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As Islam Slimani crashed in Leicester’s second on Tuesday night, it sent Liverpool packing from the League Cup and all but confirmed that the Reds would remain winless for a fourth successive game.
After having five put past them by Manchester City, Jurgen Klopp’s side could only manage draws against Sevilla and Burnley before being out-foxed by… well, you get the pun.
Just nine games into the new season, Liverpool have already conceded 16 goals.
It hasn’t worked so far, at the back, with just two clean sheet’s in those games. Klopp has tried a variety of centre-back partnership’s, there have been four different full-back’s used and three goalkeeper’s, but the Liverpool net continues to bust.
January is over three months away and, as much as fans cried over no defender being purchased in the summer, Klopp must work with what he has now and improve defensive performances of those currently in the Liverpool squad for the time being.
So, what else can he do?
Move Henderson from the ‘6’
Whilst most of Liverpool fans’ grumbles around Henderson are due to his passing ability, his defensive side of the game hasn’t lit things up so far this season. The latest spate of poor play came on Tuesday as he failed to be on his toes for the Leicester opener, whilst he’s was criticised for his role in Sevilla’s equaliser last week. Taking him out of the position, or out of the team completely, would be an option.
PRO: Most will admit that Henderson has been disappointing so far this season, so it’s not unrealistic to suggest that the extremely vulnerable centre-back’s could be better protected by an Emre Can or Georginio Wijnaldum in that role. Both of those mentioned players also make offer more on the ball moving forward, especially Can in the way he carries it. In addition, moving Henderson forward (were he to stay in the team) could offer the captain a new lease of life as he looks to regain form.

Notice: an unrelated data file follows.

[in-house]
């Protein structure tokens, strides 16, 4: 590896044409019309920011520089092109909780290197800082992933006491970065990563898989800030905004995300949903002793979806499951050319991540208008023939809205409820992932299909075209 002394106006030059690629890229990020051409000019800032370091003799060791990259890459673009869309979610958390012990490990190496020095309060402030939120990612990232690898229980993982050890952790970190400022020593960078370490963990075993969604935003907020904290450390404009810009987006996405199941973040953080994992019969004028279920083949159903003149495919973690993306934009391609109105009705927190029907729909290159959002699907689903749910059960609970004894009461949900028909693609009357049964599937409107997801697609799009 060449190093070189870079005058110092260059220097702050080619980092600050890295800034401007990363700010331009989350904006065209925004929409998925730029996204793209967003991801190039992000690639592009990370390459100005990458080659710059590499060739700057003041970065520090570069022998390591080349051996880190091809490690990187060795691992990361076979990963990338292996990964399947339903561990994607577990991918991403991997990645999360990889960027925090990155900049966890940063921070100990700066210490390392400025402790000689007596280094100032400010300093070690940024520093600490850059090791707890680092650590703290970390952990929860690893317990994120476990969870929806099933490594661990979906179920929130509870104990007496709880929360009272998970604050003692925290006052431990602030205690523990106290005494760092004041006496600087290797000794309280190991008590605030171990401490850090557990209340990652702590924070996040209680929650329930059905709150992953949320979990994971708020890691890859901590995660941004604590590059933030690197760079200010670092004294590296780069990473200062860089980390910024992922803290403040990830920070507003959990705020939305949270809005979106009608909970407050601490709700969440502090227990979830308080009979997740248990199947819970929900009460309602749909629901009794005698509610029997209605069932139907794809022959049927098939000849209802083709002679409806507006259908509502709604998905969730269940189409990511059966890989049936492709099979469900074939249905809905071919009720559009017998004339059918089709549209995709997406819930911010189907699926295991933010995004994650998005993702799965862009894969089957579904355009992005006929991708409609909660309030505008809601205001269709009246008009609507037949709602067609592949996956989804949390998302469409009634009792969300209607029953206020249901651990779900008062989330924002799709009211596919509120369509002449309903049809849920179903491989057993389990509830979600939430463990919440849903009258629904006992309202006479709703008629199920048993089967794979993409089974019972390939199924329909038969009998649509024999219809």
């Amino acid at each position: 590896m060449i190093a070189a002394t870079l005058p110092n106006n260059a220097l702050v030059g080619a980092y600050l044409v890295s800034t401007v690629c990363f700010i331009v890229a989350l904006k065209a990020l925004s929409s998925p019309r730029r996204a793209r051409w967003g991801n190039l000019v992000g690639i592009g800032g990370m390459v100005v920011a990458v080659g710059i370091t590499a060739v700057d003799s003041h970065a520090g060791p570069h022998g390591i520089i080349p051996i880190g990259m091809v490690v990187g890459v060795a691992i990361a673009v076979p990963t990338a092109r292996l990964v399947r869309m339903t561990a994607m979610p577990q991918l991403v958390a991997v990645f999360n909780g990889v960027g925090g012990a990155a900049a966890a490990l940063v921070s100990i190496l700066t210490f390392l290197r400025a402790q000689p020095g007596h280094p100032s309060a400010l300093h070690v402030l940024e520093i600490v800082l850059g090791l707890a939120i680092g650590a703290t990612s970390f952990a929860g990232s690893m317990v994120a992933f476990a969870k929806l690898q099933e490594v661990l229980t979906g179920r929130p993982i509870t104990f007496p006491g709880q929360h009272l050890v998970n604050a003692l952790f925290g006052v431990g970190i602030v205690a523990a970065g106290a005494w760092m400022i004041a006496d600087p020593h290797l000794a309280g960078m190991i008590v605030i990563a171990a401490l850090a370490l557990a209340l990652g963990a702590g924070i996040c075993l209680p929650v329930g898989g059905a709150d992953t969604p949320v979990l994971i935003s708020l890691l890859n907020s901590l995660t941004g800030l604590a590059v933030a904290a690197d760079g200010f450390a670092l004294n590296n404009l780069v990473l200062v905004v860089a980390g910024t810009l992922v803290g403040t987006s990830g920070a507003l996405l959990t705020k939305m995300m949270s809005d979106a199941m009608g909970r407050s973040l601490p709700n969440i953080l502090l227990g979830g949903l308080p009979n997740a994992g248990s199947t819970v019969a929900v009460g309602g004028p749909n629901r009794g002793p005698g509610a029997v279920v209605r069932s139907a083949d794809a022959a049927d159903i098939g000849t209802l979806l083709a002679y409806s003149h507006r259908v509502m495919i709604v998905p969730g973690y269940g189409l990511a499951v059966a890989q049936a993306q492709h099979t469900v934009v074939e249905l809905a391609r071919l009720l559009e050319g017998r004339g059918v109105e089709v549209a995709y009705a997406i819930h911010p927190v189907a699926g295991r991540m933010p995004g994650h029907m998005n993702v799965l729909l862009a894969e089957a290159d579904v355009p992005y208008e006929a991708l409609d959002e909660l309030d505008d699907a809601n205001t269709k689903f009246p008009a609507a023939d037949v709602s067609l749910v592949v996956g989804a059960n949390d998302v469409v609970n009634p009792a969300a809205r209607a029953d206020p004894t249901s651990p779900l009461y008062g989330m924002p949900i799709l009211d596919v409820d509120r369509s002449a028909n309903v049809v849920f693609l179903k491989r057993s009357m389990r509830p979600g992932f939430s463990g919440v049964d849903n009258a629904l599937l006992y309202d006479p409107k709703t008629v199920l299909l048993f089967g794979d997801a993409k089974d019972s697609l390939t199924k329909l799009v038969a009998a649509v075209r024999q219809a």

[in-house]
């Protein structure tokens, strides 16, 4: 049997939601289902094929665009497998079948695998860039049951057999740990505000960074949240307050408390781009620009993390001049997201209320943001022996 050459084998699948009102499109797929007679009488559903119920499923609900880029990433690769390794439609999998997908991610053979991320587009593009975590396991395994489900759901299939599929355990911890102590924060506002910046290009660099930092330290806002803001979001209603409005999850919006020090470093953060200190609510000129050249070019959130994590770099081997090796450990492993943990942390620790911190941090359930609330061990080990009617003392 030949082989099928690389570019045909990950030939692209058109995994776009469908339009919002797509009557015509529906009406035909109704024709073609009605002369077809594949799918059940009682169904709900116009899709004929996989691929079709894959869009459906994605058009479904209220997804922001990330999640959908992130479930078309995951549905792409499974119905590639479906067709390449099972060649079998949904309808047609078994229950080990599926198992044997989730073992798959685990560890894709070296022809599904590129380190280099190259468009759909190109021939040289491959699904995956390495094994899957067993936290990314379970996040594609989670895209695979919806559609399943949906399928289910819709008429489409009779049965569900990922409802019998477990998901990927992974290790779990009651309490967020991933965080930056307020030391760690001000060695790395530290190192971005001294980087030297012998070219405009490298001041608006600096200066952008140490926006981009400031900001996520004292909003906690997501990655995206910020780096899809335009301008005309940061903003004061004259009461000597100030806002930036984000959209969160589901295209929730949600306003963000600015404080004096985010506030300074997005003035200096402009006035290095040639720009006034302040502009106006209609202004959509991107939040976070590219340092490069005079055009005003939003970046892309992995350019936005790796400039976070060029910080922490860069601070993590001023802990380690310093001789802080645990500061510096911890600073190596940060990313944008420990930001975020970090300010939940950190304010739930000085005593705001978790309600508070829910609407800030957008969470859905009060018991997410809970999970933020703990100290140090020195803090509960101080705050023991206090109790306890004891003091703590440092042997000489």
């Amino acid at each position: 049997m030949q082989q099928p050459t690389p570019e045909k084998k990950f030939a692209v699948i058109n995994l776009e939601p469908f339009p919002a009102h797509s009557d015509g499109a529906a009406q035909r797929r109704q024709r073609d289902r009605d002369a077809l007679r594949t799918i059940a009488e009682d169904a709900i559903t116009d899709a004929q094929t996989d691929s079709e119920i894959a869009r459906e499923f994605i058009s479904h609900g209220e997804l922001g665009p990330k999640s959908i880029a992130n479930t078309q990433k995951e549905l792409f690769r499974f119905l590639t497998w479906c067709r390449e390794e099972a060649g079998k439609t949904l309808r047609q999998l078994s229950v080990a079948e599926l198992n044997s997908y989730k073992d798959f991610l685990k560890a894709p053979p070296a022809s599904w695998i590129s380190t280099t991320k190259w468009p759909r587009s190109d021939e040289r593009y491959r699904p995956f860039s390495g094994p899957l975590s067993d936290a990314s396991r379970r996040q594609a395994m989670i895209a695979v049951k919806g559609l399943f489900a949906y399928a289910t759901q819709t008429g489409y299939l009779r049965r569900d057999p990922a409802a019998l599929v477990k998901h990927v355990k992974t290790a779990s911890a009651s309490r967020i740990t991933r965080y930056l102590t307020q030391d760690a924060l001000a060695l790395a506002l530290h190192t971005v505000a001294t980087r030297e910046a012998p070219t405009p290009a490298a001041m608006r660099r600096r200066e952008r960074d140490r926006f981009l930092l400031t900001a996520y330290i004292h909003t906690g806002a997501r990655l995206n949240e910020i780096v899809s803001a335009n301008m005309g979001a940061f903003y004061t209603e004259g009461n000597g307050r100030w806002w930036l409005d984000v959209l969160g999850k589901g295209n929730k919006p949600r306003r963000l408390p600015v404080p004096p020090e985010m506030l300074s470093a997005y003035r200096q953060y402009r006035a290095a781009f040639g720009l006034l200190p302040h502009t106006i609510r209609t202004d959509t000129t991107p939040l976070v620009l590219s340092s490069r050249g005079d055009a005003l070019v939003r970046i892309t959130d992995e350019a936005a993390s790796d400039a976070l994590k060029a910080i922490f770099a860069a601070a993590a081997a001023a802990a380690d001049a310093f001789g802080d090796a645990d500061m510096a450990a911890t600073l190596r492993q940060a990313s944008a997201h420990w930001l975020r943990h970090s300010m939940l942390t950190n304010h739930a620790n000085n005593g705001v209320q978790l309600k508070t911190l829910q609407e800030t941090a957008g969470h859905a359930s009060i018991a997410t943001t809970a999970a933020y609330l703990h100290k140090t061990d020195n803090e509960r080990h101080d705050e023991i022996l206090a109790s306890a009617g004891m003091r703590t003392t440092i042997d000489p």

CON: Like it or not, Henderson is Liverpool captain and ‘dropping’ him from his position would only whip up more of a storm in the media that Liverpool are in ‘crisis’, regardless of whether it does help performances. There isn’t a direct defensive midfield replacement for Henderson so putting Can or Wijnaldum in there would see the midfield have to be re-jigged further forward as well.
Switch to three at the back
The three at the back is a formation that’s worked successfully for the likes of Arsenal, Chelsea and Tottenham in recent months. Brendan Rodgers’ Liverpool weren’t defensively solid often, but had one of their better stints of defensive form when playing a 3-4-2-1 formation in 2014/15, could it be an option for Klopp to repeat?
PRO: Liverpool arguably have the perfect wing back’s for the formation in Trent Alexander-Arnold and Alberto Moreno, whilst Andy Robertson has also looked good in his few starts so far. Three at the back could allow less loose balls dropping around the area (see Burnley and Leicester goals), whilst it would also see the heart of the defence better able to track late runner’s as you’ve got the extra man in there.